This week – Skype translation, revenge porn, and the world’s lamest hack.
Skype announced the release of a new feature in which real-time (or nearly real-time) translation can be made during a Skype call. This was announced at Code Conference in Rancho Palos Verdes, CA, very close to my hometown, so I feel uniquely qualified to ask one question:
Why haven’t we always had this?
We can now use thumbprint technology to log into our cell phones and we can dictate our every move to a personified operating system, but we are just now getting to this whole translation thing? On the other hand, wouldn’t it just be better to learn a new language? Are we just adding this to the pile of technological “advancements” that make it easier for us to be completely lazy morons? It is a conundrum, to be sure, especially for those users who work in international business. Do I go with easy or do I go with smart?
A German court ruled that a man should have deleted the NSWF images of his ex-girlfriend when she asked him to. This ruling is not unlike many other German laws that fiercely protect the privacy of German citizens after the calamity of World War II.
This is the first law to provide protection for the citizen before the images or video were provided to the public. It provides that the privacy of the individual is more important than the ownership rights of the ex. If the pictured individual expressed wishes for the photo/video to be deleted or if the image owner knows that the individual would most likely want the images destroyed, they are now required by law to do so. Under penalty of what, I do not know. Seems like it should fall under harassment to me.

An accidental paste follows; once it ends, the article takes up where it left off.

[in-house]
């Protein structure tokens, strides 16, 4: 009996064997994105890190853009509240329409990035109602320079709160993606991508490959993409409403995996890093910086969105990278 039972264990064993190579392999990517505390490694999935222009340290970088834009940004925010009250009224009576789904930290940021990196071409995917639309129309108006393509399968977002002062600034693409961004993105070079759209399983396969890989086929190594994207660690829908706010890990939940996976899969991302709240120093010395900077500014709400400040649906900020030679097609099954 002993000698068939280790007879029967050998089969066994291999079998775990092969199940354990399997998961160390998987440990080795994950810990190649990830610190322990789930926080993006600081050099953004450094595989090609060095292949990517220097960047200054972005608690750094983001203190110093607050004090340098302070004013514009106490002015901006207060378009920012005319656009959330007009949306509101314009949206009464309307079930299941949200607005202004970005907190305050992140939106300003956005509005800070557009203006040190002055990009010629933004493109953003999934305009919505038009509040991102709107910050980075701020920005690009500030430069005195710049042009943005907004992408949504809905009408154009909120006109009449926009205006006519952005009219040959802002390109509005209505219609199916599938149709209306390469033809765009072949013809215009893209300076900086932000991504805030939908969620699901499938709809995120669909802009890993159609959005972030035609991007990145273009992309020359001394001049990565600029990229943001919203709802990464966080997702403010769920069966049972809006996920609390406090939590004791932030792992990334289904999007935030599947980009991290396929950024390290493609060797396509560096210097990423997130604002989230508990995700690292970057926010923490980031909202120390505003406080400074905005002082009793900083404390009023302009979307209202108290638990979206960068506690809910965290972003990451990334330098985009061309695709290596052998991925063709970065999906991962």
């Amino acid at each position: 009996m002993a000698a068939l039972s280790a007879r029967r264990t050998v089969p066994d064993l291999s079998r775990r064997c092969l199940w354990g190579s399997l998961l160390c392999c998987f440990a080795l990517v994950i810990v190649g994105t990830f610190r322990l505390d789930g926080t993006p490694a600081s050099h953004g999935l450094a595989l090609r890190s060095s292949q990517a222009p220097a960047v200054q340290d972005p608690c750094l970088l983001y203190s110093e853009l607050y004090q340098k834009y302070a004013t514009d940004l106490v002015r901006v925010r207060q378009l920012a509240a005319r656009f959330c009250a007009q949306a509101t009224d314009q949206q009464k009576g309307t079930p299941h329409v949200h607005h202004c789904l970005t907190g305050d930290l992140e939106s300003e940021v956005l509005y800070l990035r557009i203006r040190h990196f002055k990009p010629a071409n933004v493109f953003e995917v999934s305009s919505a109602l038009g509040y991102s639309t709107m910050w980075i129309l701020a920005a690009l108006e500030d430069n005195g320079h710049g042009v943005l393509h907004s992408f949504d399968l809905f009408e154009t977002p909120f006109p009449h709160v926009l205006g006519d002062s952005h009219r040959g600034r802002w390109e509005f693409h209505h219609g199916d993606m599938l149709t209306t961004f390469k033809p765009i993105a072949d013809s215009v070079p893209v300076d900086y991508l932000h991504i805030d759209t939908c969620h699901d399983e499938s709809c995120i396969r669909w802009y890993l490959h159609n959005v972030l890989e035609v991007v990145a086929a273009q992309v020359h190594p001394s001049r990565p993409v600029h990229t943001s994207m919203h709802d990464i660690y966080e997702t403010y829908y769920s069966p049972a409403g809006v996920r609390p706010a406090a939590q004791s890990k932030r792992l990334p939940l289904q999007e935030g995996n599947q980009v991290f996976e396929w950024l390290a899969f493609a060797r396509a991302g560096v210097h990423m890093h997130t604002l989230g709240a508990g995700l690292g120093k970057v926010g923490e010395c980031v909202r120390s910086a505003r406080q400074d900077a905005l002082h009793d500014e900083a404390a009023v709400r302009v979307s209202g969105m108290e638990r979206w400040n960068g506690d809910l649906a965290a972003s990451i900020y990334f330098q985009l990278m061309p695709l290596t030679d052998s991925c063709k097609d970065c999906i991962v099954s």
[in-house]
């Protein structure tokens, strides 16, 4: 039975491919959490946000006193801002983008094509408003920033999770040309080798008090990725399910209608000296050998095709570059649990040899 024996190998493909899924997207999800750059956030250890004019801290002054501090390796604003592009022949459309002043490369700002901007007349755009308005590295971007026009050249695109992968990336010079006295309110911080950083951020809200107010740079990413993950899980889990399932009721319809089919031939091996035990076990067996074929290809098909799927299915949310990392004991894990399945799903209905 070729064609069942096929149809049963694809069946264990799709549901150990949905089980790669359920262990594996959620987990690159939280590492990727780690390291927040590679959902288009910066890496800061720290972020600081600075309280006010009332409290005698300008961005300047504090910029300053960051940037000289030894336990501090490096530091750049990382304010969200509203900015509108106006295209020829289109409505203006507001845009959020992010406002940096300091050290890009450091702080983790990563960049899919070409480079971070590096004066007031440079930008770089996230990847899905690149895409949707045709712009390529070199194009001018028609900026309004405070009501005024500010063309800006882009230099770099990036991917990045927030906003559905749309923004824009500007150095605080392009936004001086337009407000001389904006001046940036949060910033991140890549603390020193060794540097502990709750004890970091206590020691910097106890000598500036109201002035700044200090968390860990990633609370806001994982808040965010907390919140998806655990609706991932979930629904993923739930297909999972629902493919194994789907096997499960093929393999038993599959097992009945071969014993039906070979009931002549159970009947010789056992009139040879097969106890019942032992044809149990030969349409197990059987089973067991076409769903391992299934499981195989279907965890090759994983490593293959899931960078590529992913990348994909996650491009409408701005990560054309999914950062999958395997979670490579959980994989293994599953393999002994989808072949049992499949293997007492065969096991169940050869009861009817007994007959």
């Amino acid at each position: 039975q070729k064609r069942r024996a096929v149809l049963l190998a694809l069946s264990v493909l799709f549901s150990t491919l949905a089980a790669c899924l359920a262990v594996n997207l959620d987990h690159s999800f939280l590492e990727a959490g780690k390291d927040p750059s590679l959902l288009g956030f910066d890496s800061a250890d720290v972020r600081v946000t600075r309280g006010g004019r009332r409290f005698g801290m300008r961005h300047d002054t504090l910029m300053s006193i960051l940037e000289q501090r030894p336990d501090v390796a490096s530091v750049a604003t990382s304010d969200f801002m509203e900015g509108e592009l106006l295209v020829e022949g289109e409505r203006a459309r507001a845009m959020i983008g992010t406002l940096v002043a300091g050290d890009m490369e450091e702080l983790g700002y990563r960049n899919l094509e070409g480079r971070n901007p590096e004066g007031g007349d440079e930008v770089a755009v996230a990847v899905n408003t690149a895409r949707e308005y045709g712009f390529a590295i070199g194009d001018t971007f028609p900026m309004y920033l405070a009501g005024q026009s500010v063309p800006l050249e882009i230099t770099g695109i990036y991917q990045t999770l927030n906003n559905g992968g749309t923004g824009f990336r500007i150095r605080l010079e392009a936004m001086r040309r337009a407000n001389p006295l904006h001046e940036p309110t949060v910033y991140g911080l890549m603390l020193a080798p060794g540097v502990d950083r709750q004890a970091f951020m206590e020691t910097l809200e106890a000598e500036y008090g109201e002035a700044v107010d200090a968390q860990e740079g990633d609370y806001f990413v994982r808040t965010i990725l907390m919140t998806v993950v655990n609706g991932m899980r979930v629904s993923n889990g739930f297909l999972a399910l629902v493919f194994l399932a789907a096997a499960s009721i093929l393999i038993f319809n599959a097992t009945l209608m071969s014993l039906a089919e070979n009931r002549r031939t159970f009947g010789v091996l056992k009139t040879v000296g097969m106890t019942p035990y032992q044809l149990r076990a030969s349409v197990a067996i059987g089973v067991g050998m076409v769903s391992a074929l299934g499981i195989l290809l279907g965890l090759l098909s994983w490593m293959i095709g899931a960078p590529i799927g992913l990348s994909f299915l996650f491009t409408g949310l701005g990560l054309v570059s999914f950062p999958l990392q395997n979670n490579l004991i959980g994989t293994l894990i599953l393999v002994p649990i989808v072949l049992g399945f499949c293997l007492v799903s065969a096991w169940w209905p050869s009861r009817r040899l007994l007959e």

Similar laws have recently been passed in the US across more than a dozen states, the first and most stringent of which came in California and Arizona. However, the laws in the states apply to punishment after publication, providing no protections to the pictured person whether or not they request the images or video destroyed.
Violation of these laws results in a minimum of 18 months in prison in Arizona, and can go up to as long as 2.5 years if the face of the pictured individual is legible and recognizable. In Arizona this is a misdemeanor offense during the first incident and a felony after the second, looking to dramatically cut back the incidents of revenge porn.
I have no idea how this became a news spot. Spotify announced that they have experienced a case of hacking during which one Spotify user’s account was affected. You read that correctly – ONE USER. During that hack no personally identifying information, usernames or passwords, or payment information was compromised.
Spotify, just because everyone else is getting hacked doesn’t mean you need to jump on that bandwagon. Trust me, it isn’t that cool. Zero Spotify users are required to change their passwords at this time.
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